Happy 2016 everyone! It’s been awhile, hasn’t it? It feels good to be back. As I’ve been busy applying and interviewing to teach in Korea, I’ve let time slip away without an update about my recent travels to Sri Lanka. (If you don’t already know, I am preparing to move to Korea to teach with the EPIK program in February). Now that I’m sitting around waiting to hear about my placement city and sign off on my official teaching contract, I have a little more time on my hands to think, process and write.
Sri Lanka was incredibly beautiful. Breathtaking beaches, brilliant green fields of tea growing throughout the mountains, the curiosity and hospitality of the locals and the FOOD. Seriously though, the food. My taste buds will never be the same. The group of people I traveled with went impressively well together-I couldn’t have asked for a better bunch of people to hang out with for two weeks.
When someone asks me excitedly, “How was your trip!?” I genuinely don’t know what to say. I usually reply with a generic positive exclamation. I did, of course, have a seriously wonderful time in Sri Lanka, but how can I even begin to explain the impact that setting foot into another new world has on my soul? I can tell you I saw elephants and got sick with food poisoning for three days and got all dressed up in a saree and drank the local coconut liquor, but when I enter a foreign land something deeper always happens internally than I can describe to you with my words. Travel is a powerful experience–the most powerful, in my opinion. So, instead of a play by play I’ll just share a few of the thoughts which, strung together, make up a rough outline of “how my trip was.”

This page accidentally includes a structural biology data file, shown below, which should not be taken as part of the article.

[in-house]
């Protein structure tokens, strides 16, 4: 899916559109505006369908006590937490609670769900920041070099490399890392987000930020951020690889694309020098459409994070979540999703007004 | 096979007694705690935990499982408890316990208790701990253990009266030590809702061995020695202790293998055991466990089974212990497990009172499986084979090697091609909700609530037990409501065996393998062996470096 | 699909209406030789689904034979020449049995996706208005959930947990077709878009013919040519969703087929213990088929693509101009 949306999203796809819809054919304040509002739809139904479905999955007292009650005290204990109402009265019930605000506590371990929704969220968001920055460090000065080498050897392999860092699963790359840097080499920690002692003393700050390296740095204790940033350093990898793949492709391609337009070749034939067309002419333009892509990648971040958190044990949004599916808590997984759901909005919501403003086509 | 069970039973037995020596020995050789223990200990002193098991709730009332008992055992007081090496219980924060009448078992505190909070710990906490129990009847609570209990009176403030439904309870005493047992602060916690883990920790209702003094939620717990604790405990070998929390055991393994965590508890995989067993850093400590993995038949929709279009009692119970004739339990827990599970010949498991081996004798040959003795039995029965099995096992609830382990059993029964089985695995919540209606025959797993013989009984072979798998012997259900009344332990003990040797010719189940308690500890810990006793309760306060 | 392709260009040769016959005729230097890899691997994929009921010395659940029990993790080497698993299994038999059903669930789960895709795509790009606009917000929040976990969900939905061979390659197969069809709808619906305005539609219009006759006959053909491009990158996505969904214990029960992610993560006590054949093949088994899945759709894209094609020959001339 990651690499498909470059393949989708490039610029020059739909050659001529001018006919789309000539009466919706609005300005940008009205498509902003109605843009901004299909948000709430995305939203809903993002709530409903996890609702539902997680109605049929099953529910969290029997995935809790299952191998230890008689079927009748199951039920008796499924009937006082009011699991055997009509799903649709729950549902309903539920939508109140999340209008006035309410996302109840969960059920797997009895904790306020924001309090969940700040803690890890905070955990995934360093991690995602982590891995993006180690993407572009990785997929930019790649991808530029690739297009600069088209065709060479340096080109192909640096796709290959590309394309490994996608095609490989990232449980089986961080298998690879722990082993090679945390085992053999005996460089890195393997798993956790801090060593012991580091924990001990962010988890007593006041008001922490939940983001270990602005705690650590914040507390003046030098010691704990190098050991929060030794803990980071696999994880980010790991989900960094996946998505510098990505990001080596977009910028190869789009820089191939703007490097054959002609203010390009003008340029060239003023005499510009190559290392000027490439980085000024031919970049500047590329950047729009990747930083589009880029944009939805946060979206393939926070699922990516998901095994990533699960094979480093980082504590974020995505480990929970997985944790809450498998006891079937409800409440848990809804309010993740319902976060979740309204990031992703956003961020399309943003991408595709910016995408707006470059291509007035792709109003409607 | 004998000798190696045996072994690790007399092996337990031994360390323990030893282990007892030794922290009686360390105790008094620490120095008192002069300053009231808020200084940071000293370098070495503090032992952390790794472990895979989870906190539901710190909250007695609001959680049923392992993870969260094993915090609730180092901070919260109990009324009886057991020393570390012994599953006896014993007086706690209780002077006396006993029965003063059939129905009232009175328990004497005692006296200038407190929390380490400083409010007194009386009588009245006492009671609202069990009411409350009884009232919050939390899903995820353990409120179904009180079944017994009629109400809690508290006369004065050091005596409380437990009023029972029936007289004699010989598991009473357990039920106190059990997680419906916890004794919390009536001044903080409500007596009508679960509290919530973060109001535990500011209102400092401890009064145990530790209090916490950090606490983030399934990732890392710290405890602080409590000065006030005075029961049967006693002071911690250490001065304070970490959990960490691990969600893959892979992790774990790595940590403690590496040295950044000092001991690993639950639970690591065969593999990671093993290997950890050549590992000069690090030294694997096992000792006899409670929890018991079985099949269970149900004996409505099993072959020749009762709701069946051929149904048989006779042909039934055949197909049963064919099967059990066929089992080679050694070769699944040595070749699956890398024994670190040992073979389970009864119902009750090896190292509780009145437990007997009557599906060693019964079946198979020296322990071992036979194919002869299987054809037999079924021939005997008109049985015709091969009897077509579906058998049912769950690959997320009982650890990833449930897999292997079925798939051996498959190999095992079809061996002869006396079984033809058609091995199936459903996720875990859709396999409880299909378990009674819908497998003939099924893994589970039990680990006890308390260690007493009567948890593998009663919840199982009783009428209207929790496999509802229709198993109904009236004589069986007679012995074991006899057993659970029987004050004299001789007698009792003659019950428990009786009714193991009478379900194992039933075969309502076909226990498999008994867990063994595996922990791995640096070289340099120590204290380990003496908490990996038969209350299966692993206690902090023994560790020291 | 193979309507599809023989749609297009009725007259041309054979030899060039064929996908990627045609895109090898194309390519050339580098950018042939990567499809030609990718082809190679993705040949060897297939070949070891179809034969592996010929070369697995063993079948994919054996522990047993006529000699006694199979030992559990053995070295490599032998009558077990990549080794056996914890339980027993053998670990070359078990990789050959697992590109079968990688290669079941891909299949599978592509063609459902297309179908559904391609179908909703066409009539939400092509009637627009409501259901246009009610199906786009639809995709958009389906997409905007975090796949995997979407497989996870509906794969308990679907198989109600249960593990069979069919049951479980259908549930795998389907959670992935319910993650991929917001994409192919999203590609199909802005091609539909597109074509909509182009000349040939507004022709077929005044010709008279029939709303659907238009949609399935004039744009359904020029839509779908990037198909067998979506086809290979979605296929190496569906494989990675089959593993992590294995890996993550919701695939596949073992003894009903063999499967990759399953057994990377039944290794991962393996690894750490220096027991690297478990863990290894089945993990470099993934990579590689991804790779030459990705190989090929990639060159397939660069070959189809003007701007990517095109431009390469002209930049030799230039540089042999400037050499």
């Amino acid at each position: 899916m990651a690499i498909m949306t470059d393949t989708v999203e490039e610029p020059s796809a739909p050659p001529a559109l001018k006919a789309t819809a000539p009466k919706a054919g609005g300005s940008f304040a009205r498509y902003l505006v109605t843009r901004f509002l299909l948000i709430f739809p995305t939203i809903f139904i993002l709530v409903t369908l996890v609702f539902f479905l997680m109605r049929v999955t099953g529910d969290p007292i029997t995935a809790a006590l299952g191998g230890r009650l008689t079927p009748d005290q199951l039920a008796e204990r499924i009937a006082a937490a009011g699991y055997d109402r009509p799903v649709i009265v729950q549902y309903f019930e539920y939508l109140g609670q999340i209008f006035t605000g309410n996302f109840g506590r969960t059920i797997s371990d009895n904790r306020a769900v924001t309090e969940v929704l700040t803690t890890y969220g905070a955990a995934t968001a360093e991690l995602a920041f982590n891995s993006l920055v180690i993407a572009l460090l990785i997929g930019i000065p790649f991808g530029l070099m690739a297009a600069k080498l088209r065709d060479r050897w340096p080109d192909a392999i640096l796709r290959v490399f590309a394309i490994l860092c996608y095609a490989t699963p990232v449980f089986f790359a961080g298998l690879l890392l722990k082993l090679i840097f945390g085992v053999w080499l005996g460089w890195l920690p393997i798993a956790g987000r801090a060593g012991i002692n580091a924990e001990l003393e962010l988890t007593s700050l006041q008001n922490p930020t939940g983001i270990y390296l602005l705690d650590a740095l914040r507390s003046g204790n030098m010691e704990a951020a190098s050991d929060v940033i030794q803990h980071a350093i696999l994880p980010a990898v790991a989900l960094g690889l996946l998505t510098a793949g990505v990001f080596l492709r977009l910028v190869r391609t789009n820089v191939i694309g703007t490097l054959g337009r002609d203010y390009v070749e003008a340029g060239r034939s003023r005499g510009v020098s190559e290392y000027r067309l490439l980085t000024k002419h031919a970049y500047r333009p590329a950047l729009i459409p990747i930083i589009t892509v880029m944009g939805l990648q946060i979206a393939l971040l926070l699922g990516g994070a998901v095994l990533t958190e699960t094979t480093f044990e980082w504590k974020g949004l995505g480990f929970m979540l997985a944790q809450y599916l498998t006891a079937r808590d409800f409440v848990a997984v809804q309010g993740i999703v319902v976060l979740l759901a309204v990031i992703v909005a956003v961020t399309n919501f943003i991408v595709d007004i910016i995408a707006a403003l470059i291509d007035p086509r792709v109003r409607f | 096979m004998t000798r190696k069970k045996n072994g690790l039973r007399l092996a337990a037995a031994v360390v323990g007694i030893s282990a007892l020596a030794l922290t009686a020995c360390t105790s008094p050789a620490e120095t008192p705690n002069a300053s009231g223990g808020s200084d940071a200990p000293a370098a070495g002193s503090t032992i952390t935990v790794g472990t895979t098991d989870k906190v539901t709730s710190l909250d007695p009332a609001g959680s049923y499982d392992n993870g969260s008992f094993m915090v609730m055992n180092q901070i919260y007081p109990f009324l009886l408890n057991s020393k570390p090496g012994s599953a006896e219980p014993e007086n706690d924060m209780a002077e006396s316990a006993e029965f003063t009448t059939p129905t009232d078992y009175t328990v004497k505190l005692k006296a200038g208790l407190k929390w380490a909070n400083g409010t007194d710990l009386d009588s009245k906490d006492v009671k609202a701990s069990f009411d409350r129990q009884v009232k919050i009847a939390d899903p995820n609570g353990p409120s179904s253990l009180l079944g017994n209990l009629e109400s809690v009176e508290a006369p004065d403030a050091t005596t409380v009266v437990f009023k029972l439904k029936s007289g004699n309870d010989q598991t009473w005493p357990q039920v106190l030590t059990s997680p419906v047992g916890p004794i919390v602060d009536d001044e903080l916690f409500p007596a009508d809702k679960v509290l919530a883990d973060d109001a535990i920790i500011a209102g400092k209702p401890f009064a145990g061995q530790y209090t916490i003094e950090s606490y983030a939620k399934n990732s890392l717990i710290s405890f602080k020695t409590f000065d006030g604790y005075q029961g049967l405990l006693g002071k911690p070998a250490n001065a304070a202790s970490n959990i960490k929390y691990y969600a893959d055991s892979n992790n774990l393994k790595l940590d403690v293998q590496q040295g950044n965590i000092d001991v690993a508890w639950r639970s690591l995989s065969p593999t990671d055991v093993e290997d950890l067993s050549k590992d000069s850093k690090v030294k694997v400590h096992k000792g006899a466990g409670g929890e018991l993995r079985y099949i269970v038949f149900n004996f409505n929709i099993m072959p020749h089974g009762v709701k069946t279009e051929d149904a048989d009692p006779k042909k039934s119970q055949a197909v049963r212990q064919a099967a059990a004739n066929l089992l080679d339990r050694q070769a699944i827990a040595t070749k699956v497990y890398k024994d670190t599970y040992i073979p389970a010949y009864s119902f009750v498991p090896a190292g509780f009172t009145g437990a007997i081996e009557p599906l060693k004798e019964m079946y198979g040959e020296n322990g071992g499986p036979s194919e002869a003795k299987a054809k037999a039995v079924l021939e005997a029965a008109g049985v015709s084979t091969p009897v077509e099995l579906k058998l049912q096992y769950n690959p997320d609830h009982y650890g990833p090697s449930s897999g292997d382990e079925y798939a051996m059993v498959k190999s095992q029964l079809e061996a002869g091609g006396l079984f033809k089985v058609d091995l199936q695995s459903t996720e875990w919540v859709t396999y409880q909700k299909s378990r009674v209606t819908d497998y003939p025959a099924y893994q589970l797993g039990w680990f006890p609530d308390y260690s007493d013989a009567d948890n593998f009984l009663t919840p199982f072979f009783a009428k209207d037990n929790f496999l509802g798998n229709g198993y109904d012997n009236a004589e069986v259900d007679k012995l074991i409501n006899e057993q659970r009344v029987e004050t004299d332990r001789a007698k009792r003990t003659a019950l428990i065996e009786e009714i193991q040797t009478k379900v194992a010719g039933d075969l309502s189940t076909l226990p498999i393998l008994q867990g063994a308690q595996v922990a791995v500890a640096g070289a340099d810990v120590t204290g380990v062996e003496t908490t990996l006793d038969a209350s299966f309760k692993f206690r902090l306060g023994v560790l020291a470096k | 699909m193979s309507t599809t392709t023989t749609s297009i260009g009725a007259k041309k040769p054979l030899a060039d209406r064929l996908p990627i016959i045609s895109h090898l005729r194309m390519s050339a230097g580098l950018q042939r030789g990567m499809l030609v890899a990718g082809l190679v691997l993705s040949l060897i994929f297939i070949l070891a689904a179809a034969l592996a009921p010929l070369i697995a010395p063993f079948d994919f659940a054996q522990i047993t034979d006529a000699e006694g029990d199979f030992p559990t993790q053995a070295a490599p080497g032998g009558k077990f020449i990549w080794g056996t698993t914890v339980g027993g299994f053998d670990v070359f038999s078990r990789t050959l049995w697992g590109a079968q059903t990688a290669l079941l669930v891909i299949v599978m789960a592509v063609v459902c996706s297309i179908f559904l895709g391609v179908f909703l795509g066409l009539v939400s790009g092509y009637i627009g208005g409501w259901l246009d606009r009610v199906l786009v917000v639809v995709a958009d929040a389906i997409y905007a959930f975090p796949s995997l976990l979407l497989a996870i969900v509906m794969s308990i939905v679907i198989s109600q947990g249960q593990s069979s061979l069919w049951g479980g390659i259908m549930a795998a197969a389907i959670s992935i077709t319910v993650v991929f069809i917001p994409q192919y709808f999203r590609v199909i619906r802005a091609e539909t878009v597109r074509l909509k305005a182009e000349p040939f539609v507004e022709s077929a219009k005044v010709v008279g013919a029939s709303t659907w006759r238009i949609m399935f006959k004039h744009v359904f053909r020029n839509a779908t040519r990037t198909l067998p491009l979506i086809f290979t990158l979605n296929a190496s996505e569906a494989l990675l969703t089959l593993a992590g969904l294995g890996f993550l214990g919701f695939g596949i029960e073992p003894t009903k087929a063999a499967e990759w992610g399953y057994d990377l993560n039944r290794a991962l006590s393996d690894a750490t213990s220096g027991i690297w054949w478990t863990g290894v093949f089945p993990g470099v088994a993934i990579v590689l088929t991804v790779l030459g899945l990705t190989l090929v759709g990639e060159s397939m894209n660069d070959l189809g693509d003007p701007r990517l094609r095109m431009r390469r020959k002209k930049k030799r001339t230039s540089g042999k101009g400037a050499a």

When you are an average American from the lower middle class who just flew across the world juxtaposed directly next to a Sri Lankan tea worker who makes 600 rupees ($4 USD) per day but is fighting for 1000 ($7 USD), you question things. You just do. You can’t help but think about the $4 latte you grab a few times a week on the way to work, or the little $7 airport salad you ate during your long and incredibly boring layover in Dallas, Texas. You can’t help but wonder about the concept of currency, and the man made idea that the American piece of paper in my right hand is worth more than the Sri Lankan piece of paper in my left. You also can’t escape the reality that though it is a man made idea, you must abide by the principles of these ideas if you want to participate in society like the other humans.
I learned that my acting skills are greater than I thought they were. Or maybe, it’s my eating skills. While the spicy food burned my mouth with the fire of a thousand suns, I was still capable of smiling politely and sitting casually at a table. I even came to enjoy the spiciness of the food, and I find myself adding cayenne pepper or some other spicy spice to everything in the midwestern United States where I live. It’s hard to find any meaning in midwestern food when you’ve just returned from Sri Lanka. I’m excited to try all the spicy food Korea has to offer.
I cannot express how hopeful it made me to see a country with a recent history of a horrific civil war full of such religious tolerance. Of course I was only around for two weeks but in that short time I watched Buddhists, Muslims, Hindus and Christians exist peacefully and respectfully together. The US could take some notes.
Stay tuned for my first post from Korea…I can’t wait to hop on another plane next month and be off on my next adventure. Keep in touch, please! And have a beautiful new year.
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